"sideshow freak," 1916, . carnival and circus slang, perhaps a variant of geck "a fool, dupe, simpleton" (1510s), apparently from Low German geck, from an imitative verb found in North Sea Germanic and Scandinavian meaning "to croak, cackle," and also "to mock, cheat." The modern form and the popular use with reference to circus sideshow "wild men" is from 1946, in William Lindsay Gresham's novel "Nightmare Alley" (made into a film in 1947 starring Tyrone Power). "An ordinary geek doesn't actually eat snakes, just bites off chunks of 'em, chicken heads and rats." [Arthur H. Lewis, "Carnival," 1970] By , used in teenager slang in reference to peers who lacked social graces but were obsessed with new technology and computers (. the Anthony Michael Hall character in 1984's "Sixteen Candles"). geek out vi. To temporarily enter techno-nerd mode while in a non-hackish context, for example at parties held near computer equipment. [Eric S. Raymond, "The New Hacker's Dictionary," 1996]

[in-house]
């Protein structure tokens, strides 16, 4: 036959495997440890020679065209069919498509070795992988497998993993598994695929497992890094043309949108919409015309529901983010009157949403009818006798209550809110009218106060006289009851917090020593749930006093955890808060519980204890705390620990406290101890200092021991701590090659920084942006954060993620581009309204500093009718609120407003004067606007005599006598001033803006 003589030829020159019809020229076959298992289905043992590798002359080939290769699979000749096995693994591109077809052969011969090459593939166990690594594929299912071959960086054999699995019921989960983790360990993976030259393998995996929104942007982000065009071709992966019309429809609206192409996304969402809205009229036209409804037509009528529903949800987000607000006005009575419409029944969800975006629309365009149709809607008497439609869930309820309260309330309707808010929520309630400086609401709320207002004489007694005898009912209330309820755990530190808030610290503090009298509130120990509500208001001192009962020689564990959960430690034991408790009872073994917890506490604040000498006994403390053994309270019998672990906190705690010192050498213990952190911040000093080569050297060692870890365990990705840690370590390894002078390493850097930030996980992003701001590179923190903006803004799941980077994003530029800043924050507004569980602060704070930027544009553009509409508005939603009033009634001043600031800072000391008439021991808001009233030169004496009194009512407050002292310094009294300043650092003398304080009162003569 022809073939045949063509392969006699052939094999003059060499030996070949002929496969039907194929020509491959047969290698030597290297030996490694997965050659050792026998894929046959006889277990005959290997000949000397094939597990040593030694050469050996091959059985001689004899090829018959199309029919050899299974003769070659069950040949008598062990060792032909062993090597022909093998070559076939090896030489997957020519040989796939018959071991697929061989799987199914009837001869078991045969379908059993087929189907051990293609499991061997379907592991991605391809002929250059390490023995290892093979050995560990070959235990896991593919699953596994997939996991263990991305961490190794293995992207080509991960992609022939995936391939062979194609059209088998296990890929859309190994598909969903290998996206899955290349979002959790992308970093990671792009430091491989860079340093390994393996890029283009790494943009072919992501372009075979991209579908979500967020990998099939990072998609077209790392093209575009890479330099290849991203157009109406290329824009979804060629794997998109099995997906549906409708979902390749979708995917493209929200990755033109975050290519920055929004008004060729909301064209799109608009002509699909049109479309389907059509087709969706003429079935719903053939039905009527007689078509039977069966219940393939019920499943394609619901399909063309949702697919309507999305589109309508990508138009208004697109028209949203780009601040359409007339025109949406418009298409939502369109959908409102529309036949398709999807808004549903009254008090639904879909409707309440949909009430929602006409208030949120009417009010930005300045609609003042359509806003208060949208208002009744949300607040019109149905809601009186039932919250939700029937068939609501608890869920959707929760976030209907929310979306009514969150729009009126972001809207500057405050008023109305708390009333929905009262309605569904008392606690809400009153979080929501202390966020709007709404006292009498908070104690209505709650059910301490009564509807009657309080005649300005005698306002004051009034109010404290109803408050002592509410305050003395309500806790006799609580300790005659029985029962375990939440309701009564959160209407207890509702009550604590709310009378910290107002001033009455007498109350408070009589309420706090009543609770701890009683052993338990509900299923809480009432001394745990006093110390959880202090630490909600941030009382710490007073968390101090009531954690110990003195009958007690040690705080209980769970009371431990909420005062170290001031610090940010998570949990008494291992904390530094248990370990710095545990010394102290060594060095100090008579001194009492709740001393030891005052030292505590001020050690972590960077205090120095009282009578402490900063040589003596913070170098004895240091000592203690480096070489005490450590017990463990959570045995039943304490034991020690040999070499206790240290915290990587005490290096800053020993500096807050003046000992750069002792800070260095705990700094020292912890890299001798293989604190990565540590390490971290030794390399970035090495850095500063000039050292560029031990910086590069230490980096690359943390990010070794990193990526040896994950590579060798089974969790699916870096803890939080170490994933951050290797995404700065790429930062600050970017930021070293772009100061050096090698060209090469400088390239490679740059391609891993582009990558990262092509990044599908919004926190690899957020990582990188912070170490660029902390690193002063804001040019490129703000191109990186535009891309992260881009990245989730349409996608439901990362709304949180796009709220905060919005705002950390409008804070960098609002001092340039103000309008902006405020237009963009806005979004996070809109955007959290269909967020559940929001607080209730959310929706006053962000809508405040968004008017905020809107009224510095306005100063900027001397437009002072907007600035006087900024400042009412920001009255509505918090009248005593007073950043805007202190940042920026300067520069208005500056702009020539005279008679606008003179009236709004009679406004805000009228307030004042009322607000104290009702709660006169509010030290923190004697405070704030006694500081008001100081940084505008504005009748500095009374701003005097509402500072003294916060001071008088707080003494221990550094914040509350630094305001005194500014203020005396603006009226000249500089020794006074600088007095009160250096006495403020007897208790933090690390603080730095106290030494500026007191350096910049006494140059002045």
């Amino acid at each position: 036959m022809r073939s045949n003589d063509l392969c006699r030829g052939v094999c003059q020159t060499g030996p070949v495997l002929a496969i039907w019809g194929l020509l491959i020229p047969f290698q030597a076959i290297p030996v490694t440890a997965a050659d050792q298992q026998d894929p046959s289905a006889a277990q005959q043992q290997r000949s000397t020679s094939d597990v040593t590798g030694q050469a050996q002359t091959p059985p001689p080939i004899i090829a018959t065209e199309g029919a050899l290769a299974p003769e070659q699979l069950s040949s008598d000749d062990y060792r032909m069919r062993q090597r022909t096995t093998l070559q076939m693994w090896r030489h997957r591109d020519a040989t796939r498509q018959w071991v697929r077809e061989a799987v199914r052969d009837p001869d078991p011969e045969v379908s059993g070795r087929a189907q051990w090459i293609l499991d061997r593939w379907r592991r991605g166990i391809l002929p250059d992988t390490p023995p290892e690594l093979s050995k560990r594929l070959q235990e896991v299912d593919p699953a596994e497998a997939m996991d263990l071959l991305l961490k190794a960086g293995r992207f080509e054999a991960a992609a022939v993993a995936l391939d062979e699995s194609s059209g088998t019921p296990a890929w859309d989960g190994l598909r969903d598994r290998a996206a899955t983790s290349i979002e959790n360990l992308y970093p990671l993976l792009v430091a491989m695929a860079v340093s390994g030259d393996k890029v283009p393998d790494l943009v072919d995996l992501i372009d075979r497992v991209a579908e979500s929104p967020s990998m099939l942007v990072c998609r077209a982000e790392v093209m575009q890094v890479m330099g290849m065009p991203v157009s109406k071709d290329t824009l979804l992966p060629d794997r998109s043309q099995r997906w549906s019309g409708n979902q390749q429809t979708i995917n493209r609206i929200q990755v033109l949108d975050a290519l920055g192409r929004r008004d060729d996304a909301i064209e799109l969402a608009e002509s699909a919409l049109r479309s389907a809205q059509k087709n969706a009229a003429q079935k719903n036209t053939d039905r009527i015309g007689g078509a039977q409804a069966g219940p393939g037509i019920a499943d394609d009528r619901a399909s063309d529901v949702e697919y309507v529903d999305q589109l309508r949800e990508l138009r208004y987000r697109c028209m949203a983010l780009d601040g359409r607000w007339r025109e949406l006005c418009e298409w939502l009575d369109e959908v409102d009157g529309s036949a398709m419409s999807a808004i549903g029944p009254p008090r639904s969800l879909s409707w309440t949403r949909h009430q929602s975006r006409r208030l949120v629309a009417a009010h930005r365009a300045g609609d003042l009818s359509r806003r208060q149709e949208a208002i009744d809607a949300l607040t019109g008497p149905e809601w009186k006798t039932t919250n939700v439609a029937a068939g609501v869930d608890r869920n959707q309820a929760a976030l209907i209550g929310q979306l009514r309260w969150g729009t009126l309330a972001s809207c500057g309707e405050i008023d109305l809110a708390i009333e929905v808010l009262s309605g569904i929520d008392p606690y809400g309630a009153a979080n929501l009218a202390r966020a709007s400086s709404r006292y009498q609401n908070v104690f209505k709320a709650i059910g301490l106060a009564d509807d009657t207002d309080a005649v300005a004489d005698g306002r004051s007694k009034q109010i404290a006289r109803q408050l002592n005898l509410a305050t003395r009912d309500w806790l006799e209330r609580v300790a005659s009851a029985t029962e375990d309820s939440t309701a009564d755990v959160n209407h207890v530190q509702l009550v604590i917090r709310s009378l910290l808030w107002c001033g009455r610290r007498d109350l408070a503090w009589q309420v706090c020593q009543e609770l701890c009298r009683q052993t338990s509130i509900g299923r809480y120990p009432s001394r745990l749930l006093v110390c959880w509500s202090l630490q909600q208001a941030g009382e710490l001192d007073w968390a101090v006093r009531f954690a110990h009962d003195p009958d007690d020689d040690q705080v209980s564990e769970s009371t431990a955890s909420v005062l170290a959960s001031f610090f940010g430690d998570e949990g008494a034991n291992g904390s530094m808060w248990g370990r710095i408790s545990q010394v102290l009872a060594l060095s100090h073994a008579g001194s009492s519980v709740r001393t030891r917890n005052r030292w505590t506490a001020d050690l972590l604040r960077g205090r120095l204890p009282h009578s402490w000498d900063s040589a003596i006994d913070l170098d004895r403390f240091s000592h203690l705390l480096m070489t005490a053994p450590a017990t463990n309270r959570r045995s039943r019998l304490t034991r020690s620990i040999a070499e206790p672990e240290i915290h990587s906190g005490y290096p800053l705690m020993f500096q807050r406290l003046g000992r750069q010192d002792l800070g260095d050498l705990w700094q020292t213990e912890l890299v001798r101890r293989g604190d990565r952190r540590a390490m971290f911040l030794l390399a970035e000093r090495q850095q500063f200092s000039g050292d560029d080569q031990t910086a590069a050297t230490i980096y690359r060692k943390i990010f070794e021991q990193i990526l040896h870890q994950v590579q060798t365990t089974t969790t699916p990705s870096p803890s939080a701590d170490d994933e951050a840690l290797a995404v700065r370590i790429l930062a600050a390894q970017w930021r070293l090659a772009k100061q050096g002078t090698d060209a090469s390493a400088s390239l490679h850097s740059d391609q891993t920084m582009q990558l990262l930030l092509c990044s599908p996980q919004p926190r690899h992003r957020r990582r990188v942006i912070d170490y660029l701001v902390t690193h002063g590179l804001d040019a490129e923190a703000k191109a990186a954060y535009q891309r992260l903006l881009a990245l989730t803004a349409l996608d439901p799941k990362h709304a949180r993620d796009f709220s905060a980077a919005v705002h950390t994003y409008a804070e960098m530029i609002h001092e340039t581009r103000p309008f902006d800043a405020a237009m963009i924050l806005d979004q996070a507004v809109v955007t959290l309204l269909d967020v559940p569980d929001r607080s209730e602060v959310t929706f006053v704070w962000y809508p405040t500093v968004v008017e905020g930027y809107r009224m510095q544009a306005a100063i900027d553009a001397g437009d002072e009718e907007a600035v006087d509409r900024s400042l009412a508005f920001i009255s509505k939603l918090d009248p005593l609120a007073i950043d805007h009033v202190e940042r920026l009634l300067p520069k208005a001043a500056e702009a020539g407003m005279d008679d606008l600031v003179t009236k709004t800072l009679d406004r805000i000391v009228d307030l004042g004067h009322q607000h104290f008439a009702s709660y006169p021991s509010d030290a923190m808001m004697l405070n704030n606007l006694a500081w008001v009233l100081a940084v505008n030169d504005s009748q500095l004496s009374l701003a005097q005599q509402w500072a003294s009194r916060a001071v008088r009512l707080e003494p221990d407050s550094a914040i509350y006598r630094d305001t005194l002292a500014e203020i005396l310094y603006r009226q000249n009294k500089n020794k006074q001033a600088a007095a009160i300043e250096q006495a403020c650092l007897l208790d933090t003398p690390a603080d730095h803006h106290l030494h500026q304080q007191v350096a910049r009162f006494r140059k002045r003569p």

The term yankee is mostly used in Argentina to refer to people originating from the United States as opposed to gringo which is mostly used to refer to farmers. Following the original Spanish meaning, gringo in Argentina was used to refer to non-Spanish European immigrants who first established agricultural colonies in the country. The word was used for Swiss, German, Polish, Italian and other immigrants, but since the Italian immigrants were the larger group, the word today is mostly linked to Italians  or their descendants.  It has also found use in the intermittent exercise Gringo-Gaucho between Argentine Naval Aviation and USN aircraft carriers.